We were shown to our billets, long wooden two story constructions, segregated into the particular units here, 35 Sqn, 9 Sqn, and the Operational Support Unit. It was about this time I met a familiar face, one of the guys who left home about a month ago. He gave me some good advice when I said I hadn’t got a bed yet, “don’t go upstairs, it’s too hot during the day”. So I went down stairs, and never regretted it. Life here is tough, no privacy, only what you can manufacture by moving lockers around, concrete floor, no windows only fly screen along the length of the building where the window should be, and ceiling fans which didn’t all work. Oh and there were these two local women sweeping the floor with a strange looking broom, and placing clean uniforms on beds. Luckily I picked a bed that was right next to a working fan. At that time however, I didn’t know how comfortable that fan was to become.

As we moved about getting out gear stashed and familiarising ourselves with the compound, we were still being called those stupid names, and it was starting to get to me not knowing what it was all about, especially when some people shouted things like “six and a wakey, suckers”. It must have something to do with this ‘a wake’.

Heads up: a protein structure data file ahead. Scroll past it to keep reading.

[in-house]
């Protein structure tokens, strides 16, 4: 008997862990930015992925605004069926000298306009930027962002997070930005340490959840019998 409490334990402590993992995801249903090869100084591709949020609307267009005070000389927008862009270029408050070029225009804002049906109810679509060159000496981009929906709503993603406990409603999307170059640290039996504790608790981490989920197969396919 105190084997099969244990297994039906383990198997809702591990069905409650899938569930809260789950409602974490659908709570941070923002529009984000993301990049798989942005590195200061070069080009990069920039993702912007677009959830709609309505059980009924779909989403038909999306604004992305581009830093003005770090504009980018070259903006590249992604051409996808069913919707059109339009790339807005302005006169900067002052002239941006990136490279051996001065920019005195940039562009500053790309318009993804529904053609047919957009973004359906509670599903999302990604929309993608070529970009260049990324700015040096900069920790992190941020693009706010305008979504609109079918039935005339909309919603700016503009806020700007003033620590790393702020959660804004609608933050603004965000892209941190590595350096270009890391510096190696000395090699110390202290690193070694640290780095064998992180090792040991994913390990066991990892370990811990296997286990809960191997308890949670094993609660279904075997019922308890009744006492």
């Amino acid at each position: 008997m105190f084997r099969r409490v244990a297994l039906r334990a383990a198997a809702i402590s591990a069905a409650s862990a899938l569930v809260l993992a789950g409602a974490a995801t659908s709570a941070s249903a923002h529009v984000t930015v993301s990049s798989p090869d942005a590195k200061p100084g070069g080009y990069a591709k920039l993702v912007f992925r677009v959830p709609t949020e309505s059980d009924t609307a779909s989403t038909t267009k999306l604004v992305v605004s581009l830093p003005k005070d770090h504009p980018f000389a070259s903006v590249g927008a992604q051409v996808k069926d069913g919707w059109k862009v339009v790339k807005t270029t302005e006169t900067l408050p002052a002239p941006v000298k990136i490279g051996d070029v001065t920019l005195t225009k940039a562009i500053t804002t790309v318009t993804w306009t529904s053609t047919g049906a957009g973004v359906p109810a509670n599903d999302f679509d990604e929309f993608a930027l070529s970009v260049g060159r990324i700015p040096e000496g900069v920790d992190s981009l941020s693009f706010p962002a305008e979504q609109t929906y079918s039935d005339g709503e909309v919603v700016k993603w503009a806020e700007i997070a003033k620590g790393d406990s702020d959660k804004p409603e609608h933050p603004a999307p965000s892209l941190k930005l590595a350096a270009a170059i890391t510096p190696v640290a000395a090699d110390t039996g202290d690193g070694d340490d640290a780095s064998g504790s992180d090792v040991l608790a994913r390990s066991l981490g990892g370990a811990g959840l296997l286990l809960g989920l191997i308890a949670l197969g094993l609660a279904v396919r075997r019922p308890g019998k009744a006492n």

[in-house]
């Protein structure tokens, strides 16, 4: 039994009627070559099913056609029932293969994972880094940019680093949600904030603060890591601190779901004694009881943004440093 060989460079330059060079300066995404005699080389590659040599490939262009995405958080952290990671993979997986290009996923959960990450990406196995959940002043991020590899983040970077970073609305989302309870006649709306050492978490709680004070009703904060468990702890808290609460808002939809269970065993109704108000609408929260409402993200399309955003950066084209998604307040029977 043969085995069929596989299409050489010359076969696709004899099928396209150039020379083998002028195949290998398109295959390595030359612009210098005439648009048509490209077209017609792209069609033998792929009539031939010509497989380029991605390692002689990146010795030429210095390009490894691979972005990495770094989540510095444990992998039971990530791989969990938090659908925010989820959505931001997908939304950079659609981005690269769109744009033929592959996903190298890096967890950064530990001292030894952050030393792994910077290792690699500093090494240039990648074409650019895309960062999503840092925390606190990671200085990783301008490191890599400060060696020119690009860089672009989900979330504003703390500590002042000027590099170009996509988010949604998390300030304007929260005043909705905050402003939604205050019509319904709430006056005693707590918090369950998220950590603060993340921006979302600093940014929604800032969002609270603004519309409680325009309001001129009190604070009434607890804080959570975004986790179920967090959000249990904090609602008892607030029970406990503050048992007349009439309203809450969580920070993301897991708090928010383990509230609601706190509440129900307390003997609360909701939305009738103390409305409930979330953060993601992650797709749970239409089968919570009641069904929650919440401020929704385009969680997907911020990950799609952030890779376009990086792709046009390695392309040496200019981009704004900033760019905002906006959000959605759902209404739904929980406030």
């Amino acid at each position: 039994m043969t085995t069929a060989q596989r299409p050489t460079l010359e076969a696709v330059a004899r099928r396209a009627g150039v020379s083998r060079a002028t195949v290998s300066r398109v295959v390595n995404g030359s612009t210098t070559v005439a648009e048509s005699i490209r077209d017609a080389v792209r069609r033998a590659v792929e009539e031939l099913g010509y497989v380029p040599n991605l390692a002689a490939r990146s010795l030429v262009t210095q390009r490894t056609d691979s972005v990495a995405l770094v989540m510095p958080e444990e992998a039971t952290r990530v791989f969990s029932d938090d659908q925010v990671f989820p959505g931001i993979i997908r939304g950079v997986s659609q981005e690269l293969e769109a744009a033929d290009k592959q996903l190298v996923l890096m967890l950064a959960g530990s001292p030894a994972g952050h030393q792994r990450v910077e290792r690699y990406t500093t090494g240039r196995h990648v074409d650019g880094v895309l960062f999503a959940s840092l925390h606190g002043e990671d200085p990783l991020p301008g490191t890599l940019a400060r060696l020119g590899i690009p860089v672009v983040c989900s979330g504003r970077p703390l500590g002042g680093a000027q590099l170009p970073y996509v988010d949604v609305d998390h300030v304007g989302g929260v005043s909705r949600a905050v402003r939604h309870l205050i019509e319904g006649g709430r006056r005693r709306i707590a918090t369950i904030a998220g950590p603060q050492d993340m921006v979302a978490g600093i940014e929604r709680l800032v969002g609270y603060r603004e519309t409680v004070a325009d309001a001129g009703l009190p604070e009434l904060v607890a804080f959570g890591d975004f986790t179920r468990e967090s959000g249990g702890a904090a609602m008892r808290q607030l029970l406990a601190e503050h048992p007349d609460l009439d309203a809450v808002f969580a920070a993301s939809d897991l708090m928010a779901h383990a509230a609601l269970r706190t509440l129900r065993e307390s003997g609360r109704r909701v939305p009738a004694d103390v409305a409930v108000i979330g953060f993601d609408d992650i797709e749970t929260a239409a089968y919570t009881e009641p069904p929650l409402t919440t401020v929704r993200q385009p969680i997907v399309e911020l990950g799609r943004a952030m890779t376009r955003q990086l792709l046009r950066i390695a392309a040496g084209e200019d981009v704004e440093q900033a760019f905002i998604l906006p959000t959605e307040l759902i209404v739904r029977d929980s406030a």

A bit after 5 o’clock (that’s 1700hrs for you Grunts) there was an influx of bodies, this time all the blokes I was looking forward to seeing again, but they were still going on about this Lifer shit, and I just had to risk making a fool of myself and find out what it was all about. Well, it was all clear when I was told with much good humour that I had 365 days to go before I awoke and returned to the real world, and that the bloke who had ‘6 and awake up’ was real short (in time) and was going home next Tuesday.

Dinner was a bit different to what I was used to, being sourced from the American system, but not all that bad, especially as there seemed to be ice cream unlimited, and syrup thick chocolate milk. I soon learned to mix it half with plain milk, but that was not today.